Archive for Thursday, January 24, 2008

Excessive teacher absences adversely affect students

Substitutes are being used more often, for longer periods

Coyla Lockhart, a retired teacher, talks with Alexis Kriegh, 8, at Hillcrest School. Lockhart is now used by the Lawrence school district as a substitute teacher almost every day.

Coyla Lockhart, a retired teacher, talks with Alexis Kriegh, 8, at Hillcrest School. Lockhart is now used by the Lawrence school district as a substitute teacher almost every day.

January 24, 2008


Teaching not all it's cracked up to be

A new report lists teaching as one of the top professions that may not live up to the employee's expectations. As 6News reporter Lindsey Slater shows us, the students aren't the only ones learning in the classroom. Enlarge video

Reader poll
Think back to your days as a young student. What was it like when your class was monitored by a substitute teacher?

or See the results without voting


Coyla Lockhart, who retired in 2006 after teaching for 23 years, continues to be a familiar face in Lawrence.

She's a popular substitute teacher, and was back in her old stomping grounds at Hillcrest School last Friday. The day before she was at Central Junior High School.

Lockhart is one of about 65 substitute teachers Lawrence schools call upon each day to fill in for those who are ill, have illnesses in their families or are attending training, said David Cunningham, division director for human resources of certified personnel.

That's 7 percent of the teacher work force.

The district has 924 teachers, of which 70 are part time. A pool of about 110 substitutes are available.

Lawrence principals say they are fortunate to be able to rely on Lockhart and other area substitutes who have extensive classroom experience. Nationally, finding experienced substitutes has become a concern.

New research shows that a child can spend up to a year with substitute teachers from kindergarten through high school. This, according to a national report, can have an adverse effect in the classroom.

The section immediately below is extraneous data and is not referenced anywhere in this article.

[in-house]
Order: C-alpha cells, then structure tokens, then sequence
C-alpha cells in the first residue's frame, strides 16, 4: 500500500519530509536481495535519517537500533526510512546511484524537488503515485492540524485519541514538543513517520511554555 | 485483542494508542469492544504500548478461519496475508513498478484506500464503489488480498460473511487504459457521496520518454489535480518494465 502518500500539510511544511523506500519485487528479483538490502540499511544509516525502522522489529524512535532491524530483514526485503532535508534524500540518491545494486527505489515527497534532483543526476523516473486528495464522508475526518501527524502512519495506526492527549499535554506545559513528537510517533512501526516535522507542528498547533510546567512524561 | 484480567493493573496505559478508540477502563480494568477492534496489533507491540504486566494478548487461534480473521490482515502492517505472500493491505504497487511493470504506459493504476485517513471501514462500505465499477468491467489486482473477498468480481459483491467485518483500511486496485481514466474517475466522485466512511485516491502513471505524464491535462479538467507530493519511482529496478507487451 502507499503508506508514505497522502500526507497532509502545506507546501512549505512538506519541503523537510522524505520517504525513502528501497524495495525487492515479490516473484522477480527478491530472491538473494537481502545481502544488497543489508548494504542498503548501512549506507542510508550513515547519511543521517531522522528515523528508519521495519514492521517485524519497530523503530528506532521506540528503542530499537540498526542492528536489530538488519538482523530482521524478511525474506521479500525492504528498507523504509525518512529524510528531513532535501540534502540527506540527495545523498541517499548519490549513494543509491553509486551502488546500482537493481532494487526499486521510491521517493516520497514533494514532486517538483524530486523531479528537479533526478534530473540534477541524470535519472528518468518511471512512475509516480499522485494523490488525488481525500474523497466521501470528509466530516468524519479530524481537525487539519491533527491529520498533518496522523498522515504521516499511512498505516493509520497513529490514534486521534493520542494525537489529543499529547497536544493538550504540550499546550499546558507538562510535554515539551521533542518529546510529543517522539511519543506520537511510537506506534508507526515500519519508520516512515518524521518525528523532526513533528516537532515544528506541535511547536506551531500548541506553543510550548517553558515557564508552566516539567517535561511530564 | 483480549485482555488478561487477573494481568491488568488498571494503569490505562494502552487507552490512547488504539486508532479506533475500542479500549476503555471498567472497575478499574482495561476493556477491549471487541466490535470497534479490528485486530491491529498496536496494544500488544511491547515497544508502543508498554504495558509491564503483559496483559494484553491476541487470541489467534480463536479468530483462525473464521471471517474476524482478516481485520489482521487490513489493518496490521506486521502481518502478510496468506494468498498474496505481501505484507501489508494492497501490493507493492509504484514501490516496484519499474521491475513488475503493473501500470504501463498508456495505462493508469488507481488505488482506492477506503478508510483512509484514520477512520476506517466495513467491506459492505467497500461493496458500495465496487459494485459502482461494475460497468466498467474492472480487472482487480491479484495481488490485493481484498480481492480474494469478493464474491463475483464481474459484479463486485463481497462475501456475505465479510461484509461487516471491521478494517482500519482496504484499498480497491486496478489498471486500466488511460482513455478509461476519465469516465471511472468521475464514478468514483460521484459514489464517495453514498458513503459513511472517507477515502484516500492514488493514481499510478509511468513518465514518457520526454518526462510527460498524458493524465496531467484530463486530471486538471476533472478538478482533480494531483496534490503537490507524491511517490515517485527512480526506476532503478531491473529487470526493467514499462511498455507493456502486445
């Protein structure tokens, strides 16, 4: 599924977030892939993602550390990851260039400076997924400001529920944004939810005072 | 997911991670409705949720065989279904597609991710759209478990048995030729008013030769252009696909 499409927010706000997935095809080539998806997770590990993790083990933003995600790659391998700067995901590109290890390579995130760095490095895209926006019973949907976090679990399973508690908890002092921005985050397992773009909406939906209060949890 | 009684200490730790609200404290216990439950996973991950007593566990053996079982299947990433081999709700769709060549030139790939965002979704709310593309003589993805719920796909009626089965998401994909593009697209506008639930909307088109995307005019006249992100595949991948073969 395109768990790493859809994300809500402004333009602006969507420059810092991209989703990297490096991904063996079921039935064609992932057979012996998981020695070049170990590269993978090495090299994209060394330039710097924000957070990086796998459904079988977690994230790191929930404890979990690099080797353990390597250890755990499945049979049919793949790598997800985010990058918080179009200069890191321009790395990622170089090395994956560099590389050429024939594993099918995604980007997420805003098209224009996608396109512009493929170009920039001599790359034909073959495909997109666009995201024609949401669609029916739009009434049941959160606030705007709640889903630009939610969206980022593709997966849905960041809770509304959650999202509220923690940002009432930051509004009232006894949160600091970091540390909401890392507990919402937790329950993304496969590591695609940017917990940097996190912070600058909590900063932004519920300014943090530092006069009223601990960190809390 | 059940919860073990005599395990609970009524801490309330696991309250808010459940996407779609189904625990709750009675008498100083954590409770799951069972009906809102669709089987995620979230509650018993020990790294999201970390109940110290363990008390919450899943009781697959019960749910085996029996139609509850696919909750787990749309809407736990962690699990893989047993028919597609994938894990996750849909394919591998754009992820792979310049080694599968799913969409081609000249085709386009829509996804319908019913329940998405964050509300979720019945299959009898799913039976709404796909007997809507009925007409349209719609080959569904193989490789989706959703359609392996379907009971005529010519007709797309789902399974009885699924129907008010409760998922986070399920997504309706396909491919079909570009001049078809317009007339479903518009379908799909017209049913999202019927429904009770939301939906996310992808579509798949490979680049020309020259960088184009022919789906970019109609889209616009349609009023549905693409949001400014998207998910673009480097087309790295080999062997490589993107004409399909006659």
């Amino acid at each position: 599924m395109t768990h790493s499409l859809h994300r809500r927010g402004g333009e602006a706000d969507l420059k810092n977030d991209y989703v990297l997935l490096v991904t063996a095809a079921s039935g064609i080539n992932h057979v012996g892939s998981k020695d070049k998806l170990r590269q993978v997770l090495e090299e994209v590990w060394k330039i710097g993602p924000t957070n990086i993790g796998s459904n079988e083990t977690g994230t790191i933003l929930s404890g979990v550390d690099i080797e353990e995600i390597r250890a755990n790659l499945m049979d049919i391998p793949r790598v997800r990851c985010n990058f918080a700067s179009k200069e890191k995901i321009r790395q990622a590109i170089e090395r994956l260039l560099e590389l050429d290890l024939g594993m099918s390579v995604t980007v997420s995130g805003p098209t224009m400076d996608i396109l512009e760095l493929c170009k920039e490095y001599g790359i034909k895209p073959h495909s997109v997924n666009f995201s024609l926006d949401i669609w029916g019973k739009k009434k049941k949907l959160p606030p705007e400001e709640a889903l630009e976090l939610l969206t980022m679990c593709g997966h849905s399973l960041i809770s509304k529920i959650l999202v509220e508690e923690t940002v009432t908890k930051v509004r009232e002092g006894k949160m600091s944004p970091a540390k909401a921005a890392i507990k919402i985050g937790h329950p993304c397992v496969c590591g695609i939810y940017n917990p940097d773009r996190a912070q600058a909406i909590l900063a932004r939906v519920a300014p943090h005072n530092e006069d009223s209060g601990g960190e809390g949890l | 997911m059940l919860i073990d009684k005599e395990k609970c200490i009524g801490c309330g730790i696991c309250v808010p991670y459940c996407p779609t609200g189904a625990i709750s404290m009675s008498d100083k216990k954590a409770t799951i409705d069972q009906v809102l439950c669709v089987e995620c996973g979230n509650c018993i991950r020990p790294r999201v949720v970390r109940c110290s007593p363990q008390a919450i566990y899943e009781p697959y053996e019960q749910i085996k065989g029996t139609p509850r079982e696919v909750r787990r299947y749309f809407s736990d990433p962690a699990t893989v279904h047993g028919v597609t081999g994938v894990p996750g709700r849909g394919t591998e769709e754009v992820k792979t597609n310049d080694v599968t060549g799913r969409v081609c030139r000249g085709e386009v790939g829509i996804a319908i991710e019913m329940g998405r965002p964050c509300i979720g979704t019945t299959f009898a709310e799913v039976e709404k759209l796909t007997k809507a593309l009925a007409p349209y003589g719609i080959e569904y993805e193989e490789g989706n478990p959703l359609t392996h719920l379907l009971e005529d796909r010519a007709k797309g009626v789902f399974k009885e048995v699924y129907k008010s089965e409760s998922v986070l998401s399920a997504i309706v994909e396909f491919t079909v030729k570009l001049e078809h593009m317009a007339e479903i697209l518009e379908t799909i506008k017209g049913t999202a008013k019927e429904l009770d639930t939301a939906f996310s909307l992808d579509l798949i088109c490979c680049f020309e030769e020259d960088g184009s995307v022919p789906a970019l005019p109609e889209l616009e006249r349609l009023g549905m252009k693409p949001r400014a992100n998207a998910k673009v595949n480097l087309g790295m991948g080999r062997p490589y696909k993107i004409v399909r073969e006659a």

The problem isn't just with teachers home for a day or two with the flu. Schools' use of substitutes to plug full-time vacancies - the teachers whom students are supposed to have all year - is up dramatically nationwide.

Duke University economist Charles Clotfelter, among a handful of researchers who have studied the issue, says the image of spitballs flying past a substitute often reflects reality.

"Many times substitutes don't have the plan in front of them," Clotfelter said. "They don't have all the behavioral expectations that the regular teachers have established, so it's basically a holding pattern."

Clotfelter's examination of North Carolina schools is part of emerging research suggesting that teacher absences lead to lower student test scores, even when substitutes fill in. And test scores have gained heightened importance, because the 2002 education law penalizes schools if too few students meet testing benchmarks. The goal is to get all students reading and doing math at their grade levels by 2014.

Raegen Miller, a postdoctoral fellow at the University of Washington, is examining the impact of teacher absences on fourth-grade test scores in a large, urban school district that he chooses not to identify. His findings show that 10 teacher absences within a year cause a significant loss in math achievement. When the regular teacher is gone for two weeks, it can set students back at least that amount of time.

"Teachers often have to reteach material, restore order and rebuild relationships after absences," said Miller, who is conducting the research with Harvard University education professors.

The potential harm multiplies when subs are used in long-term roles in a classroom. Though long-term substitutes often have better credentials than those chosen for daily fill-ins, they are no replacement for regular, full-time teachers who have gone through the normal hiring process.